With any sew along quilt, I take SO MANY PHOTOS because I am walking a group of people along with the quilt making process step by step. So buckle up friends!
The Campfire Glow Quilt Pattern provides three sizes, baby, throw and twin. For the SAL, we made the throw size which finishes at 54" x 66".
Here is the mock up I made to get the general color idea I was going for and then I went to my stash to see what I had on hand.
For my quilt, I wanted to dive into my stash so I made the Stash Buster version. I was able to use a combination of fat quarters, quarter yards, and jelly strips, etc. The awesome thing about Campfire Glow, is I provide you a ton of charts of what you need for materials and it doesn't matter how you get there with the start fabric cuts as long as they are a certain width and length. So, I just pulled the colors I wanted from my stash and started playing around with my idea.
The Campfire Glow pattern is made up of 2 classic quilt blocks - the 9 patch and the sawtooth star. I modernized the 9 patch by not making them have a "reverse" patch. So instead, in Campfire Glow, you only have 2 different 9 patch blocks and the color placement stays the same throughout the whole quilt.
So my main two 9 patch blocks were a combination of a yellow and peach 9 patch and a black and grey 9 patch. Then I choose this gorgeous collection of blue fabrics to be all the star backgrounds and then this deep gold and purple/blue floral print as the stars themselves.
In the above photo you can see the color families slightly separated out. Fabric A - yellows, Fabric B - peaches, Fabric C - greys, Fabric D - blacks and then the star fabrics on the far right.
Once I had my fabric picked, then it was time to start building my SAL and how I would break this make down into 6 weeks. The schedule ended up going as follows:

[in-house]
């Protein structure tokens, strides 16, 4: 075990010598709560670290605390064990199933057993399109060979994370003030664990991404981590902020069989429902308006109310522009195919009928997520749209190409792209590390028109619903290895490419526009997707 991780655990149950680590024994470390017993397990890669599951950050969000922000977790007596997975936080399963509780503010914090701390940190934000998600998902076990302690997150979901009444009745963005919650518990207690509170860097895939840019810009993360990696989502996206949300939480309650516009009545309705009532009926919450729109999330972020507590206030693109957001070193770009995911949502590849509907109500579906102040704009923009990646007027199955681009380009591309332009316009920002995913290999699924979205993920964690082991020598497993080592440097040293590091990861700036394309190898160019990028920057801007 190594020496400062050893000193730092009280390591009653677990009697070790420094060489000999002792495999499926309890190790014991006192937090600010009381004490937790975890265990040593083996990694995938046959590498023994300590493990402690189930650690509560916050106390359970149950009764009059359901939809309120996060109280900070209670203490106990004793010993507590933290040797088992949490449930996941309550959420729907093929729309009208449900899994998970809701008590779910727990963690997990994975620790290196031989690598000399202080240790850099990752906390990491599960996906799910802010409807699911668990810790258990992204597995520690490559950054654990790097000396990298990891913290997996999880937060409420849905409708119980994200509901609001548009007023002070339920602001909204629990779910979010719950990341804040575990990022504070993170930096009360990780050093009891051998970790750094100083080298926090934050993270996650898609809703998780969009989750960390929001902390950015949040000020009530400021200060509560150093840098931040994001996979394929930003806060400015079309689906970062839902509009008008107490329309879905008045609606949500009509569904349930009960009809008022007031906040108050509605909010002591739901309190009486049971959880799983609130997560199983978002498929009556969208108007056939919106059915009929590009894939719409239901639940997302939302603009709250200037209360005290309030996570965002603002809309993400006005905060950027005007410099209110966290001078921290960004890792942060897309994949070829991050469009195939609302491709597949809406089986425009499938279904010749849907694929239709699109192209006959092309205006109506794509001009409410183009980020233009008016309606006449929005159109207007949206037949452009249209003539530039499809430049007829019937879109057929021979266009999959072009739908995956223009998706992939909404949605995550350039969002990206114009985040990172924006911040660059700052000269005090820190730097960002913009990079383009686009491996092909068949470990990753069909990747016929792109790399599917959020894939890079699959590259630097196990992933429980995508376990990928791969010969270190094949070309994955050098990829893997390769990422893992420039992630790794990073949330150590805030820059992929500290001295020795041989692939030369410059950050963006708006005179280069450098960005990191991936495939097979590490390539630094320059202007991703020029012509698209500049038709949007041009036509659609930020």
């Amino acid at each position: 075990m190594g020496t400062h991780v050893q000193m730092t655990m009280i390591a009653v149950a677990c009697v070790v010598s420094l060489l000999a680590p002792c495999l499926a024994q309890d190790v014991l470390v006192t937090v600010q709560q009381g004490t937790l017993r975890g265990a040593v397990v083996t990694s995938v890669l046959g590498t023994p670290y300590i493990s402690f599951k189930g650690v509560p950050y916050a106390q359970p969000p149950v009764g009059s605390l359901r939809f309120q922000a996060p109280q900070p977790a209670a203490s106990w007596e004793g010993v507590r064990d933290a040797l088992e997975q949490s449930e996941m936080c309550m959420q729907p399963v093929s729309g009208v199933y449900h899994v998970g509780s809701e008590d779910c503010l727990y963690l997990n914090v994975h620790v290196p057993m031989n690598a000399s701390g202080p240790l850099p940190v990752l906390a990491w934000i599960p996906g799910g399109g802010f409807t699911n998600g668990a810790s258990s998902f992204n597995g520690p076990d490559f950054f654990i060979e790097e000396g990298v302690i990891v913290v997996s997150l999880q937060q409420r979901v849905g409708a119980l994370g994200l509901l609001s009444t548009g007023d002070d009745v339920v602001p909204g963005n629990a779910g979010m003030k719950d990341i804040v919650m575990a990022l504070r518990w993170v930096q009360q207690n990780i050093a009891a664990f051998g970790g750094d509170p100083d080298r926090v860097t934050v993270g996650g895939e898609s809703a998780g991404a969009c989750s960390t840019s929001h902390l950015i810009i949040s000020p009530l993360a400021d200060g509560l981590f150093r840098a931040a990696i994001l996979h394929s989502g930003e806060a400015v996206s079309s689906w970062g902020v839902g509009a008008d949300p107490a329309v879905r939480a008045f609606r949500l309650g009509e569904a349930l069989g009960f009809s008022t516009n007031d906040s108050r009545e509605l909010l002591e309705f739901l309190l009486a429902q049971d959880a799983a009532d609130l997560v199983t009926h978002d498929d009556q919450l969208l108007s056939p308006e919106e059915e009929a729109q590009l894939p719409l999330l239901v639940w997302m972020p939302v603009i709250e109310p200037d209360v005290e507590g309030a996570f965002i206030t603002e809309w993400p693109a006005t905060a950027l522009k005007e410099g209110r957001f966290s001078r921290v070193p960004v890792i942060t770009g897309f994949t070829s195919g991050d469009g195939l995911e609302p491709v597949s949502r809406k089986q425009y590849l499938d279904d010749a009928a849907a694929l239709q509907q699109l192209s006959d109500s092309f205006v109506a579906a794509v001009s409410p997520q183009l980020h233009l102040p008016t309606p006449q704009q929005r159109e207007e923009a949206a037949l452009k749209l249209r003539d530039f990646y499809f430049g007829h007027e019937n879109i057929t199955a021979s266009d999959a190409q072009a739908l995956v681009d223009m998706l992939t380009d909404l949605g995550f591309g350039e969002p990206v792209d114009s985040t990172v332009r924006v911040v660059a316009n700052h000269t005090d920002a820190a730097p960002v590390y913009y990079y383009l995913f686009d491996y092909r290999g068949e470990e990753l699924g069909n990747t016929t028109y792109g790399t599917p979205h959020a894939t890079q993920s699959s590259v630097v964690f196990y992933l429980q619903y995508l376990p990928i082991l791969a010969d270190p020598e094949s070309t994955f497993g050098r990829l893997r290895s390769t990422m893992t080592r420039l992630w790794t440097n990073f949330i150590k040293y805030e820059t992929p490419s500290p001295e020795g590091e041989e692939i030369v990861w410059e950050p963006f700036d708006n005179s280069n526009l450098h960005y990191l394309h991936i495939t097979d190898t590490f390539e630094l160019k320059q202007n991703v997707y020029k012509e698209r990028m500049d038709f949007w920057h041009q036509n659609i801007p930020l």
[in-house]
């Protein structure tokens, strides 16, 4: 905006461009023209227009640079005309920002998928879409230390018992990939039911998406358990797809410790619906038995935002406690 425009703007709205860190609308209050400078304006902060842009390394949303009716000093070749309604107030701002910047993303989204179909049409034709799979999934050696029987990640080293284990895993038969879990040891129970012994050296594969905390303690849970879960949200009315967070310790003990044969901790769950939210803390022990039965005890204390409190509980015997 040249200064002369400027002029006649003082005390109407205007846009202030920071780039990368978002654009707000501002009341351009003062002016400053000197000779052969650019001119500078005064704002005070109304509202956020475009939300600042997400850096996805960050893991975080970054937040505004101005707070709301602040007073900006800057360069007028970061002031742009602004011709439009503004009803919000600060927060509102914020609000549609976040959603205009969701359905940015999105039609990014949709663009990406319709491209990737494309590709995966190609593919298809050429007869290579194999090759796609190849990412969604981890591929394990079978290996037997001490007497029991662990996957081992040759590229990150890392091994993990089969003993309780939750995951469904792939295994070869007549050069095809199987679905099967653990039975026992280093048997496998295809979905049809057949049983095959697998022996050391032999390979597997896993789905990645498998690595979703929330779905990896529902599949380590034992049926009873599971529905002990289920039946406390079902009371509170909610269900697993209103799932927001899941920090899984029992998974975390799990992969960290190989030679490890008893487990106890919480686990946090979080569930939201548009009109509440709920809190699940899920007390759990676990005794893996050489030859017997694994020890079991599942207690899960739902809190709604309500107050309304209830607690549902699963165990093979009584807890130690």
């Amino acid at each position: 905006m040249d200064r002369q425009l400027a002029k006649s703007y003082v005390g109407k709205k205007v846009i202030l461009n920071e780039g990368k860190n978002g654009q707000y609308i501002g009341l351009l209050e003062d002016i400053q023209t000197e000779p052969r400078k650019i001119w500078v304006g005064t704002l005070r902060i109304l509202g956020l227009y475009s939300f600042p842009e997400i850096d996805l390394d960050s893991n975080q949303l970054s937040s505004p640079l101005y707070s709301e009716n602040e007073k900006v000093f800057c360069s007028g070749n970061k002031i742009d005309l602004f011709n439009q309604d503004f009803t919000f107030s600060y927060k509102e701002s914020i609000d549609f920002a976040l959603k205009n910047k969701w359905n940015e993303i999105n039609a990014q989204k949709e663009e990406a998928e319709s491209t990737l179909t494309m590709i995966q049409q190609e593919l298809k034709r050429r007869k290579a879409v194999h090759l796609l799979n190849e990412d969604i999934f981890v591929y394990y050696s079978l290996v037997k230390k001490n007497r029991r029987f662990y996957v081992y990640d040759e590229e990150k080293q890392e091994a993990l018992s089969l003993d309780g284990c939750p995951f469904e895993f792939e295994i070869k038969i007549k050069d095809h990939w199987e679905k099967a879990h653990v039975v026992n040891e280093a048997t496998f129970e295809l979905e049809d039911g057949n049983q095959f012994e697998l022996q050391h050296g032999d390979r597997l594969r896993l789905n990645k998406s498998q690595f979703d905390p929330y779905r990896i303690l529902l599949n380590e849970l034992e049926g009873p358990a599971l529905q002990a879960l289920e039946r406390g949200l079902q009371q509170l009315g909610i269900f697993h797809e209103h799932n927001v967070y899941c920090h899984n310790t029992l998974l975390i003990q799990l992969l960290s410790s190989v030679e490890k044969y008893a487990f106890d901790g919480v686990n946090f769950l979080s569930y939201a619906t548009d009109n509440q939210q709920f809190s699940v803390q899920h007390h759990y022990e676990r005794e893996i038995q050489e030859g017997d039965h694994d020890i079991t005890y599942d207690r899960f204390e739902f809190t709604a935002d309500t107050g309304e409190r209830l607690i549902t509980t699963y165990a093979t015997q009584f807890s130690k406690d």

Week 1 - planning your quilt top (I gave lots of inspiration in this week)
Week 2 - fabric cutting (get all of your fabric cut)
Week 3 - Make A Blocks (the 1st set of 9 patches)
Week 4 - Make B Blocks (the 2nd set of 9 patches)
Week 5 - Make Stars
Week 6 - Sew it all together!
I thought I would share my make according to the schedule so it is easy to follow along if you end up wanting to make your own Campfire Glow quilt. This is not as in depth as the actual SAL newsletters that went along with the SAL in real time but it gives you some solid extra information to use along with the pattern!
Week 1 - Planning your Quilt Top!
Campfire Glow provides two different design options - Modern Solid and Stash Buster. Both options follow the same basic principles of having 4 main colors and then the stars. So the stash buster one (like mine in this post) just allows for a variety of fabric to be used within each color family.
Here were a bunch of mock ups I made to give people different ideas for this quilt pattern. Some are bold, some are more contrasted, some are more muted. Take your pick!
See! The options are endless and I find that so thrilling as a pattern designer. Once you have picked your color palette and gotten your fabrics together, you move onto Week 2.
Week 2 - Cut the Fabric
The Campfire Glow Pattern provides a lot of charts so it is easy to follow along at each step of the process. If you make a Modern Solid version then there are specific cutting instructions in the pattern since you will be starting from yardage for your 9 patches. If you make the Stash Buster version, I provide diagrams of how to cut what you need from different starting fabrics - Fat Eights, Fat Quarters, 1/4 yards and Jelly Strips.
So all of my 9 patch strips have been cut and now it's time to move onto the sawtooth star fabric cuts needed - all squares!